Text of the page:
However sorry this happened to you had it done to me the other way round the whole system clearly needs reforming

trixymalixy · 25/06/2009 06:30

I think a combination of the Scottish and English systems should be used.

In Scotland buyers can't pull out at the last minute (well technically they can, but there are fincancial penalties and it doesn't happen that often).

Whereas the Scottish offers over system is a nightmare for buyers when the market is bouyant. The English offers system just is so much more transparent.

Although in Scotland house sales are completed much more quickly than in England.

WowOoo · 25/06/2009 06:39

Oh my! Awful for you. I'd be angry with buyers..
This is what puts me off doing it all again, although we will sooner or later.

We had arses like this but they pulled out way before completion date and gave us lots of warning.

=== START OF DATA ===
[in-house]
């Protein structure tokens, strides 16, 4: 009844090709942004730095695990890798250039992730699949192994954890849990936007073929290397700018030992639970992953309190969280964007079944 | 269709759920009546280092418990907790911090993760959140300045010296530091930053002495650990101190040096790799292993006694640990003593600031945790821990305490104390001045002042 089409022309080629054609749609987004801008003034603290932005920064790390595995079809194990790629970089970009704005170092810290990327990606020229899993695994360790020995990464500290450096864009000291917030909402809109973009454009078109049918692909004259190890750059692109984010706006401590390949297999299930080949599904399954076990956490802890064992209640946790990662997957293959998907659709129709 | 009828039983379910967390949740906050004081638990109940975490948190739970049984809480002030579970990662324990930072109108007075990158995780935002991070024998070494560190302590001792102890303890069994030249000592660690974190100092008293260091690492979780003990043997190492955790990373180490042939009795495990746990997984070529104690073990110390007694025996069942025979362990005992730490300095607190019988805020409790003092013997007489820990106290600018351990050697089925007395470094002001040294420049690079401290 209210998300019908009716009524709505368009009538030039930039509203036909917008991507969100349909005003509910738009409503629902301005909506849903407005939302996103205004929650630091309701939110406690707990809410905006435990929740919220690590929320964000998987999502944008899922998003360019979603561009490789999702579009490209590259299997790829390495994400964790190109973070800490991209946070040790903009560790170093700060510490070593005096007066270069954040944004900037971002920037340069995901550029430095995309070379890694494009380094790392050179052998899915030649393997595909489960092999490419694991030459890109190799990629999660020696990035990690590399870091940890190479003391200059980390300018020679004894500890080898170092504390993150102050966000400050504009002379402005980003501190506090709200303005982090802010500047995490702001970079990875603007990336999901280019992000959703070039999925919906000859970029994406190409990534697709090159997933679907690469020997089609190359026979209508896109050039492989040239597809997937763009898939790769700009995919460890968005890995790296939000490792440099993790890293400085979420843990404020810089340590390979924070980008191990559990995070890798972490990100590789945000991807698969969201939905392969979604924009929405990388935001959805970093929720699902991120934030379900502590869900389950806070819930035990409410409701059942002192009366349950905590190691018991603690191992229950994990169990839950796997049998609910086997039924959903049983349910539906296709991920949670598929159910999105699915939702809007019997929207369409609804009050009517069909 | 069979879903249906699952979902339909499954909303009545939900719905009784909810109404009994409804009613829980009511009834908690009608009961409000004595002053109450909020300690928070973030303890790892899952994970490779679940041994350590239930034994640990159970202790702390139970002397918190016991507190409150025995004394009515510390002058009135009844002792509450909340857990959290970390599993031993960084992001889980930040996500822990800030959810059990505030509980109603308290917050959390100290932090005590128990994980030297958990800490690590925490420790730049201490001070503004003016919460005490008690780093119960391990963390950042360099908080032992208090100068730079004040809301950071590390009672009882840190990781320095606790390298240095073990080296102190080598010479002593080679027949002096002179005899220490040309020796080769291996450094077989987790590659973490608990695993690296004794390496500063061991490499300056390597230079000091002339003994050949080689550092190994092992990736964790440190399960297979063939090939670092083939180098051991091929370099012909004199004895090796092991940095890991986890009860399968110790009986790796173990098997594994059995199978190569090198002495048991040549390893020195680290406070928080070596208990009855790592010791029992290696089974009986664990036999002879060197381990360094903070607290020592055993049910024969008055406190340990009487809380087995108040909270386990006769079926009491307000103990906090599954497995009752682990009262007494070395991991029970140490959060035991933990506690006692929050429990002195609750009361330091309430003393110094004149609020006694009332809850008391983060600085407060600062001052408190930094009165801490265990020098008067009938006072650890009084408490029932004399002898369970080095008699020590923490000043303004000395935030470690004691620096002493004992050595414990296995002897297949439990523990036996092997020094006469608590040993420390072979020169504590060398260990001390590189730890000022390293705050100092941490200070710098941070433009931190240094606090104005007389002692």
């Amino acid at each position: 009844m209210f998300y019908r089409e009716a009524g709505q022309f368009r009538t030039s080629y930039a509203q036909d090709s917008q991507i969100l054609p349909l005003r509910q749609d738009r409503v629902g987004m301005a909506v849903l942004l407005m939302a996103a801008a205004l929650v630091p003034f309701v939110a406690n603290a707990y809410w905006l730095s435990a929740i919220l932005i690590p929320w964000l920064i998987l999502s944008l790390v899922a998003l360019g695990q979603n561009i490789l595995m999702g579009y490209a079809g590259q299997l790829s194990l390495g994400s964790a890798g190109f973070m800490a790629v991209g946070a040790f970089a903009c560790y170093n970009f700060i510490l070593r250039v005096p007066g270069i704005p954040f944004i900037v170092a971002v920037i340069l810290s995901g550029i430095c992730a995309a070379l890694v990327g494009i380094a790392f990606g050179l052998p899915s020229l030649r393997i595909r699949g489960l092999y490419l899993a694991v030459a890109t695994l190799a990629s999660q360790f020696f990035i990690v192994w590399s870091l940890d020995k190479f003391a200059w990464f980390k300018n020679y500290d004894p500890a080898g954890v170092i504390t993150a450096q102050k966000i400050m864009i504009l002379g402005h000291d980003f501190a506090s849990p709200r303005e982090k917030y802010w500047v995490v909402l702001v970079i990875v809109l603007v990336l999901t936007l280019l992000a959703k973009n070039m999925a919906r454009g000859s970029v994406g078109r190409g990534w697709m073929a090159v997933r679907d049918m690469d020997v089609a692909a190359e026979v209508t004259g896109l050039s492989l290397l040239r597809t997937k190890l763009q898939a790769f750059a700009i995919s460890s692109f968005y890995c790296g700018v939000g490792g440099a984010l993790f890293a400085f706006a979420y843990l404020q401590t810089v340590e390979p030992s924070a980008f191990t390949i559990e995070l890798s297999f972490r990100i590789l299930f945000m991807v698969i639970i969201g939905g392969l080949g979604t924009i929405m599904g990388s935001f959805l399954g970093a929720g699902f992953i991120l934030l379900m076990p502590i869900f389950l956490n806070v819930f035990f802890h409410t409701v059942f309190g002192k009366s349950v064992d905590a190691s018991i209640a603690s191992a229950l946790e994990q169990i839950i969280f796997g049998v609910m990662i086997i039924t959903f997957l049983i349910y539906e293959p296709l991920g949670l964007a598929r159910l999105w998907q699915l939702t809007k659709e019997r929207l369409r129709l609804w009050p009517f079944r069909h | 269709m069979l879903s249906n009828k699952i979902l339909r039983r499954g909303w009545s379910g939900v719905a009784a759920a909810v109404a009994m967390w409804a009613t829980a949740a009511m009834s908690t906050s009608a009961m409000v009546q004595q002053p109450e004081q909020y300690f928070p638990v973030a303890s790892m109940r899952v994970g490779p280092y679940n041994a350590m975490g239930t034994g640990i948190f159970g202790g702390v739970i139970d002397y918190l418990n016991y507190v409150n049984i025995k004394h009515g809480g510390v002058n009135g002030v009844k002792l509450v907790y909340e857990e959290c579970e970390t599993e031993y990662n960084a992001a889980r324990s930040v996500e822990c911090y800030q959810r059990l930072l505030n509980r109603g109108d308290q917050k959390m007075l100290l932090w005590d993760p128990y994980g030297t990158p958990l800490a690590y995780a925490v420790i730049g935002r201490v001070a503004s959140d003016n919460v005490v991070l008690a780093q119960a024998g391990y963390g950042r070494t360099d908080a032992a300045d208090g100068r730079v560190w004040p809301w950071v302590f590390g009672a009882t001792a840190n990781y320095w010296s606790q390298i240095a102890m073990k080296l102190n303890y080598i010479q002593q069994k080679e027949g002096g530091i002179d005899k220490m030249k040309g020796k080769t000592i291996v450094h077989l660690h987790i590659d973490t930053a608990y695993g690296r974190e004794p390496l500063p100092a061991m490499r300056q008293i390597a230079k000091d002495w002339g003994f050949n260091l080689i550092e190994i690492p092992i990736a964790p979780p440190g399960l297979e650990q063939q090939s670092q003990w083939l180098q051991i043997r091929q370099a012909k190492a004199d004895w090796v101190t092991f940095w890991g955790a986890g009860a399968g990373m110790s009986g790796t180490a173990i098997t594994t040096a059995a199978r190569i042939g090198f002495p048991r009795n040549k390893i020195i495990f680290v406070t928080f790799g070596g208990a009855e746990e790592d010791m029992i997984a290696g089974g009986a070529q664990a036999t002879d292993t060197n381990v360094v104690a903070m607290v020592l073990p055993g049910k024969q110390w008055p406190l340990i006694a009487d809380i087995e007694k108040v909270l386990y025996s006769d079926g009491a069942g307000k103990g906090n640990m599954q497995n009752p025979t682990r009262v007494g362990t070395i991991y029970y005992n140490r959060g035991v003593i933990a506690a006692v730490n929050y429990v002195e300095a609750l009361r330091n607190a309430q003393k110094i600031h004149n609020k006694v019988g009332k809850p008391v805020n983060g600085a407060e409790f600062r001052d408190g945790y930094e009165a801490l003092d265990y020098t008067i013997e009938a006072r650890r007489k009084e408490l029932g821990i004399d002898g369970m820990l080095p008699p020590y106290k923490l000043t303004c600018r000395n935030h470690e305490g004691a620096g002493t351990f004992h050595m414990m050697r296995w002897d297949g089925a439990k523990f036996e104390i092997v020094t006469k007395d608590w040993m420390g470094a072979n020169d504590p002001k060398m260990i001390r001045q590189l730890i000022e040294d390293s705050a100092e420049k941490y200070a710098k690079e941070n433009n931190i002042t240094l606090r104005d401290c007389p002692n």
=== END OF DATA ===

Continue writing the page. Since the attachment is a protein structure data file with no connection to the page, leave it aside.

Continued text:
They'll get their Karma somehow and you'll get a lovelier new house eventually.

badgermonkey · 25/06/2009 06:43

This happened to us (well, the other way round: the seller changed his mind on the day of exchange) when we bought our first house, and we were heartbroken. We went on to buy another house, and when we sold it, we made £25,000 profit, whereas the original house was in an area with a glut of houses for sale and had only gone up by £10,000 or so. So from a mercenary point of view, the idiot did us a favour, because otherwise we'd never have been able to afford the house we live in now!

Rox73 · 25/06/2009 10:22

Trixymalixy, I agree something should be done to overhaul the whole system.

Don't get me started on the HIP packs. What is the point in having this and charging sellers this when a lot of the information was previously free or as a buyer you have to replicate anyway (e.g. fixtures/fittings list and searches respectively).